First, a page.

Thanks to the combination of low interest rates and skyrocketing property values, home equity loans are more popular than ever. The value of home equity loans taken out by Americans has doubled in the last two years, and the market for them shows no signs of slowing down. Obtaining a home equity loan is usually a fairly simple process involving some paperwork, a credit check, and a home appraisal, and the entire process can often be done in just a few weeks. Lenders will often lend up to 80% of the value of the home's equity, and some lenders will even lend up to 125% of a home's equity.
Home equity loans are quite useful, and have several advantages over other types of loans, such as credit card loans or more traditional secured loans. The biggest advantage is that the interest on home equity loans is tax deductible. The interest rates on home equity loans are already pretty competitive, but the addition of the tax deduction makes them pretty hard to beat. But do you have to use a home equity loan to improve your home in order to qualify for the tax deduction?
Many people do not realize that improvements on your home are not necessary in order to take the tax deduction. While home improvement is probably the most popular reason for taking out a home equity loan, many people use them for any one of a number of other reasons -- buying a boat or RV, taking a dream vacation, or even just using the money for to debt consolidation. The relatively modest interest rates charged for home equity loans are far more favorable than the 20% or so charged by many credit card companies, making debt consolidation a pretty smart use for a home equity loan.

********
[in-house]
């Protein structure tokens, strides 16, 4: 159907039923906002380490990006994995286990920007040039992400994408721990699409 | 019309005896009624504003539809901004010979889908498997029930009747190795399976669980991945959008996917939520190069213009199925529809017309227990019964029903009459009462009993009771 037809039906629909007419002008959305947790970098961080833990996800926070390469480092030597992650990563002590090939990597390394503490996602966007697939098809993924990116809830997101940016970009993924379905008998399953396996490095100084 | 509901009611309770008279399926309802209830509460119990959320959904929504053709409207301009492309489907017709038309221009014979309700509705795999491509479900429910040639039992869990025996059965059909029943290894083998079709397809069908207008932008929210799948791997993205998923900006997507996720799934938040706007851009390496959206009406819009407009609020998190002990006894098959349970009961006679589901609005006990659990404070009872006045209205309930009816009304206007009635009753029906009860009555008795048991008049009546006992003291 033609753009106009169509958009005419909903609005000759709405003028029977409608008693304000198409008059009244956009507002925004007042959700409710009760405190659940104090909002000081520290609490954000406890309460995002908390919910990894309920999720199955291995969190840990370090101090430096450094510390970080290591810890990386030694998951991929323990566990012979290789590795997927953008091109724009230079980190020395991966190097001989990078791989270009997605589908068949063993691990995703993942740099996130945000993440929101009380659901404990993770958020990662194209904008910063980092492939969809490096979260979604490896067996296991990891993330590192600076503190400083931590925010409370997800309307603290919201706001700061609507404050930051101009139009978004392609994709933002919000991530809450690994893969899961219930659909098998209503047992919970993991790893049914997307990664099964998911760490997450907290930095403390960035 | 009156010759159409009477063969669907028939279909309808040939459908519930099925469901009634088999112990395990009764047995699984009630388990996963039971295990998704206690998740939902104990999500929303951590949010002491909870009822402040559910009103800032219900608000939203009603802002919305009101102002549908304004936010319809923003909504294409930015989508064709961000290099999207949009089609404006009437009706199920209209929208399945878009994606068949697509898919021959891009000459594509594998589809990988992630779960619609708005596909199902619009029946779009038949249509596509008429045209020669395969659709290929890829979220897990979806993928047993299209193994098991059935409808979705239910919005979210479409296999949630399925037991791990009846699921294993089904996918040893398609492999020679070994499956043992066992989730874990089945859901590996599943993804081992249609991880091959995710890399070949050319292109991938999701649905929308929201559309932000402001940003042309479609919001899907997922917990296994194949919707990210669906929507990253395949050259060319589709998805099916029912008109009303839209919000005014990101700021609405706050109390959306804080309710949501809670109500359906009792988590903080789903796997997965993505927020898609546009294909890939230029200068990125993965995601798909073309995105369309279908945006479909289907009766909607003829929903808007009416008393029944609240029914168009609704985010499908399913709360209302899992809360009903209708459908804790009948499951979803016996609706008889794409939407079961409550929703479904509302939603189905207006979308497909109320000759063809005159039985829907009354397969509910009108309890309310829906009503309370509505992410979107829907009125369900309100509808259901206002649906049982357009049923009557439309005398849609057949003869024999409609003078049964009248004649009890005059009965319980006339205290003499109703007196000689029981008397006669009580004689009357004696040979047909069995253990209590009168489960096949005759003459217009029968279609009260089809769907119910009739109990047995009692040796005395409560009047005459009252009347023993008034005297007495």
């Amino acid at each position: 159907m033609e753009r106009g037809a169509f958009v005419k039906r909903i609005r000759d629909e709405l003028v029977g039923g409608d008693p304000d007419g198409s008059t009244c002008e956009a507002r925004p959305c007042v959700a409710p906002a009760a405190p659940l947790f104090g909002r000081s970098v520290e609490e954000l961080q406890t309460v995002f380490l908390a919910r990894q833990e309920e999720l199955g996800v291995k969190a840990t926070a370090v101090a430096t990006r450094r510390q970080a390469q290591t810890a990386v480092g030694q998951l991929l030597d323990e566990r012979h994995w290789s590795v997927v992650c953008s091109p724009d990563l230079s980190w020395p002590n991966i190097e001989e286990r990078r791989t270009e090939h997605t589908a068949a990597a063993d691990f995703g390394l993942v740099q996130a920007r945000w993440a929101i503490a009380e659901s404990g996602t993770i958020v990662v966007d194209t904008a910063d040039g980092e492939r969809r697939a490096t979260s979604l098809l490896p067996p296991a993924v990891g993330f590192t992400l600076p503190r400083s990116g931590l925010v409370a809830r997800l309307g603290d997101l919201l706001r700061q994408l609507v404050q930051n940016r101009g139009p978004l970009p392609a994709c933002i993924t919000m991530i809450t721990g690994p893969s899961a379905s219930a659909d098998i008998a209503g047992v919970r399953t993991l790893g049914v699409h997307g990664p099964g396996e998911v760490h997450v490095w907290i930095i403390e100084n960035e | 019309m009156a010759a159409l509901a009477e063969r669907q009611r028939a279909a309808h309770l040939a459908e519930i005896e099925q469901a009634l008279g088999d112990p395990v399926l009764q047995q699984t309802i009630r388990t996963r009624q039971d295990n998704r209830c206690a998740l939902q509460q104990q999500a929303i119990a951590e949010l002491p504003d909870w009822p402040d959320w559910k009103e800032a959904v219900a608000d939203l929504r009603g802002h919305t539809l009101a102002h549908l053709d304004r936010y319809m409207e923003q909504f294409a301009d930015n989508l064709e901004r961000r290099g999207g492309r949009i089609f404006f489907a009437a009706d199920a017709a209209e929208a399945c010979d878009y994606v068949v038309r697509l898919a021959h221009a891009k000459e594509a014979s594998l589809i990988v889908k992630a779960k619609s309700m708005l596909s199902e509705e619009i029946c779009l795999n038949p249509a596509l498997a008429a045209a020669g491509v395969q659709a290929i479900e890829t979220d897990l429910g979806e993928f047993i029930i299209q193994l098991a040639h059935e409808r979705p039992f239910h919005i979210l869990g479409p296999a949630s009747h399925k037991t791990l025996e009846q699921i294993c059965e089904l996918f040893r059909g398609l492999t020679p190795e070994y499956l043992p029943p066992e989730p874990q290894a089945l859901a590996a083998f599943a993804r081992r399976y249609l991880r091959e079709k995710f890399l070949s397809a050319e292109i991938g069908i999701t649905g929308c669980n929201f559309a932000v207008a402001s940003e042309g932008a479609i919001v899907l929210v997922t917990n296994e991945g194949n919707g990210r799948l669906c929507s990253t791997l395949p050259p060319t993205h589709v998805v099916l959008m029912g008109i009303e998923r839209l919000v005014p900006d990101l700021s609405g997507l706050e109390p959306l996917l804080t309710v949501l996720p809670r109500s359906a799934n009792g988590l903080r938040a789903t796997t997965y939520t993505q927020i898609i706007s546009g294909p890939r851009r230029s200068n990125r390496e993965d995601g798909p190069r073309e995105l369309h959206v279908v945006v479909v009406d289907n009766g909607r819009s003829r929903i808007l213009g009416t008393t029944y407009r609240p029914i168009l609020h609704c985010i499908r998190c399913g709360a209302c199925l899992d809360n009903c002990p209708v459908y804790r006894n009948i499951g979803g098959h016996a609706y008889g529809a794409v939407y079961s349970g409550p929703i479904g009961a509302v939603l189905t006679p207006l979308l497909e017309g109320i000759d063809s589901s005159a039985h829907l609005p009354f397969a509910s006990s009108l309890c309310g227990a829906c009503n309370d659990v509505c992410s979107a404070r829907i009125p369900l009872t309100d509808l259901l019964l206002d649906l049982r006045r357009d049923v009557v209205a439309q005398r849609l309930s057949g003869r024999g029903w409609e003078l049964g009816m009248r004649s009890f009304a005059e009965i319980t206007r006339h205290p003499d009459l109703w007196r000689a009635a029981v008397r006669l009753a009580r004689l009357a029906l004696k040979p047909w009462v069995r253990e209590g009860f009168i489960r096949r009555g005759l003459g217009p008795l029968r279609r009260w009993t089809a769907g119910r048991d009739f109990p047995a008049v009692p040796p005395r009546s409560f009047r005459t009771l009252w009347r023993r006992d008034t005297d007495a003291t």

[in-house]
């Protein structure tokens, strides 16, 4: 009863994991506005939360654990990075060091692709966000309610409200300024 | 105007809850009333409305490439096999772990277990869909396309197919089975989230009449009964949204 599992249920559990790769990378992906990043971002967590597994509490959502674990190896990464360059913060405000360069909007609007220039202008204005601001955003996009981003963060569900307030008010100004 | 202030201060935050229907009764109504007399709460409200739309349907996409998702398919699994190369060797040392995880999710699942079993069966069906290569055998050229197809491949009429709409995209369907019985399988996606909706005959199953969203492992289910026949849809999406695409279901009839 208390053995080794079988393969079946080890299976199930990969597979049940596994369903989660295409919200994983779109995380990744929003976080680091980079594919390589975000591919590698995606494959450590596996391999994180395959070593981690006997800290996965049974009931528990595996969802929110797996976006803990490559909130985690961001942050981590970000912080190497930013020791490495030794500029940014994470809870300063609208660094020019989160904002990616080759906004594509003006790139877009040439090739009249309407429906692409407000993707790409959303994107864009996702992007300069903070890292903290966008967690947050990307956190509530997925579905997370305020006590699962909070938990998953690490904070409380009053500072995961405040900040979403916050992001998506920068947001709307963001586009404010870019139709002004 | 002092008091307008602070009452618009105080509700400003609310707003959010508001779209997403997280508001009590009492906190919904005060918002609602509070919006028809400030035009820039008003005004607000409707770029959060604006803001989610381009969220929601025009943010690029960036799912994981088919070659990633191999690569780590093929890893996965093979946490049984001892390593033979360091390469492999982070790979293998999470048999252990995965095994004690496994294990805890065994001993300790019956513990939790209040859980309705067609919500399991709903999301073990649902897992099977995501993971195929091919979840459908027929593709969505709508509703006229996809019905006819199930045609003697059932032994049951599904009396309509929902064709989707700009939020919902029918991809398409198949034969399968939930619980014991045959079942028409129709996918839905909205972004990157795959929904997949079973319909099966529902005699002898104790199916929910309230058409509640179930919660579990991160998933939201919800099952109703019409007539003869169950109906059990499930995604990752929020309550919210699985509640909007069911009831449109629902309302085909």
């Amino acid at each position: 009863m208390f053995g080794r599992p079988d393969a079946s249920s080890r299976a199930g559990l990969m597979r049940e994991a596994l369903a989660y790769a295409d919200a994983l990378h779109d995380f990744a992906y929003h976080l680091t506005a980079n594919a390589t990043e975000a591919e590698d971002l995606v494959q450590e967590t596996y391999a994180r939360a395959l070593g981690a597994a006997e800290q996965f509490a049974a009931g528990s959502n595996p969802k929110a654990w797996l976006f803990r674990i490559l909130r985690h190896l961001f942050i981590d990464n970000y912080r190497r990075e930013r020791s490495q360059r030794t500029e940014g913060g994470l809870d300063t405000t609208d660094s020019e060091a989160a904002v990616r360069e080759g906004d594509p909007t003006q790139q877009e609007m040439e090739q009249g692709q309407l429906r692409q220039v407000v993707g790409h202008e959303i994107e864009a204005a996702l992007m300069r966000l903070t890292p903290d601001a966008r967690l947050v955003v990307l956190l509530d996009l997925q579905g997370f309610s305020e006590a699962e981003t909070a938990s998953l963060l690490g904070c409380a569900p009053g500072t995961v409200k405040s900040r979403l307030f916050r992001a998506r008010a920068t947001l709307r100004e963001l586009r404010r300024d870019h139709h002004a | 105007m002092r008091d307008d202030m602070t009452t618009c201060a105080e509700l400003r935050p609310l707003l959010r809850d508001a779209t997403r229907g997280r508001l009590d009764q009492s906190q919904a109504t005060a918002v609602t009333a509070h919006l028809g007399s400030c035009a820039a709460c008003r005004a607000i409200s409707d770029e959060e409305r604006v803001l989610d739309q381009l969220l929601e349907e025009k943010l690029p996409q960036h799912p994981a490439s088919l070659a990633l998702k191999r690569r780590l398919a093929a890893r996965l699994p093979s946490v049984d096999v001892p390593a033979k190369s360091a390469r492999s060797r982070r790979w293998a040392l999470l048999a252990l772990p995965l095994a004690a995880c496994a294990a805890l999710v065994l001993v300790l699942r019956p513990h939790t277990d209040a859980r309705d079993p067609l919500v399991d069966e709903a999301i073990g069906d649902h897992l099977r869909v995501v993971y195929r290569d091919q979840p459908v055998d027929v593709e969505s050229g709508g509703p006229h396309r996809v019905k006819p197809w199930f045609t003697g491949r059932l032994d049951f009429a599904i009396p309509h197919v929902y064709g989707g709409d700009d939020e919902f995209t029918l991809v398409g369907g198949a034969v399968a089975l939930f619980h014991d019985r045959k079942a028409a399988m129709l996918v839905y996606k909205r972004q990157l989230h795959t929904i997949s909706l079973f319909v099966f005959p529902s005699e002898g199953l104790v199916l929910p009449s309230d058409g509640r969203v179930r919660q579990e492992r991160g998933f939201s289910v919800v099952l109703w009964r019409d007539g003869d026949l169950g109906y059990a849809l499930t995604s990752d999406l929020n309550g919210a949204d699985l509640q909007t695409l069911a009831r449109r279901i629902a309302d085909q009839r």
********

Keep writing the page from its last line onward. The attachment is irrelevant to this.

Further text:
Whatever the reason for taking out a home equity loan, be it home improvement or otherwise, the tax deduction makes it a pretty good way to borrow money.
?Copyright 2005 by Retro Marketing.
Charles Essmeier is the owner of Retro Marketing, a firm devoted to informational Websites, including End-Your-Debt.com, a Website devoted to debt consolidation information and HomeEquityHelp.net, a site devoted to information on home equity loans.